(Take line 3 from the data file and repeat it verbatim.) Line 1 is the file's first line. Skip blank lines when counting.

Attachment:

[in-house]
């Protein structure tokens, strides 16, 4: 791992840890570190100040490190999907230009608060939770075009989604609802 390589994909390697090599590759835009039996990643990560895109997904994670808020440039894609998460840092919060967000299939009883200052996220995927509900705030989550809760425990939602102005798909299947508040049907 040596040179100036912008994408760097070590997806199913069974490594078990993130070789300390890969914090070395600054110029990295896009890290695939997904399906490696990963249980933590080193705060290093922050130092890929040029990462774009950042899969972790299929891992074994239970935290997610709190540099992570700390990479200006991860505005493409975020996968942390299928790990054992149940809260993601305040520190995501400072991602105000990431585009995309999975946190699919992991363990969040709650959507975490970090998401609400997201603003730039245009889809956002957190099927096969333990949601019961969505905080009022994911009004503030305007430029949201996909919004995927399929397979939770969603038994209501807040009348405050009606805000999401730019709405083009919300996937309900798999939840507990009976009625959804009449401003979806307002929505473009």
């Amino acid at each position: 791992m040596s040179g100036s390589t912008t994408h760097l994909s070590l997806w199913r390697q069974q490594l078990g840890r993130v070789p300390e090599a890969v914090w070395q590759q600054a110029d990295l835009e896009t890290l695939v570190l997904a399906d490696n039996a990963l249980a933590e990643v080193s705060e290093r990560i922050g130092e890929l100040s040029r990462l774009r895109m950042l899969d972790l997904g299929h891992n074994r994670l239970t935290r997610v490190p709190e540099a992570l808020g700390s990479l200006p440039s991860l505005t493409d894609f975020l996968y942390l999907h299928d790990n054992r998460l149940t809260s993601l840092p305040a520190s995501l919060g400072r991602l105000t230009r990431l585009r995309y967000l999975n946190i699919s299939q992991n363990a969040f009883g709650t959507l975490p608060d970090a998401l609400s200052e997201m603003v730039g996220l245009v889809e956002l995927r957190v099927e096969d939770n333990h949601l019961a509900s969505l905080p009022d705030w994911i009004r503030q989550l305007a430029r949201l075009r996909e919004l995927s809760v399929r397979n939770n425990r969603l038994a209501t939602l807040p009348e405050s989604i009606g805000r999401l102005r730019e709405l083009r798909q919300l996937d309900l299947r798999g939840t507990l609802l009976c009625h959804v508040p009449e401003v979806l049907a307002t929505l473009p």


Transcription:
């Amino acid at each position: 791992m040596s040179g100036s390589t912008t994408h760097l994909s070590l997806w199913r390697q069974q490594l078990g840890r993130v070789p300390e090599a890969v914090w070395q590759q600054a110029d990295l835009e896009t890290l695939v570190l997904a399906d490696n039996a990963l249980a933590e990643v080193s705060e290093r990560i922050g130092e890929l100040s040029r990462l774009r895109m950042l899969d972790l997904g299929h891992n074994r994670l239970t935290r997610v490190p709190e540099a992570l808020g700390s990479l200006p440039s991860l505005t493409d894609f975020l996968y942390l999907h299928d790990n054992r998460l149940t809260s993601l840092p305040a520190s995501l919060g400072r991602l105000t230009r990431l585009r995309y967000l999975n946190i699919s299939q992991n363990a969040f009883g709650t959507l975490p608060d970090a998401l609400s200052e997201m603003v730039g996220l245009v889809e956002l995927r957190v099927e096969d939770n333990h949601l019961a509900s969505l905080p009022d705030w994911i009004r503030q989550l305007a430029r949201l075009r996909e919004l995927s809760v399929r397979n939770n425990r969603l038994a209501t939602l807040p009348e405050s989604i009606g805000r999401l102005r730019e709405l083009r798909q919300l996937d309900l299947r798999g939840t507990l609802l009976c009625h959804v508040p009449e401003v979806l049907a307002t929505l473009p």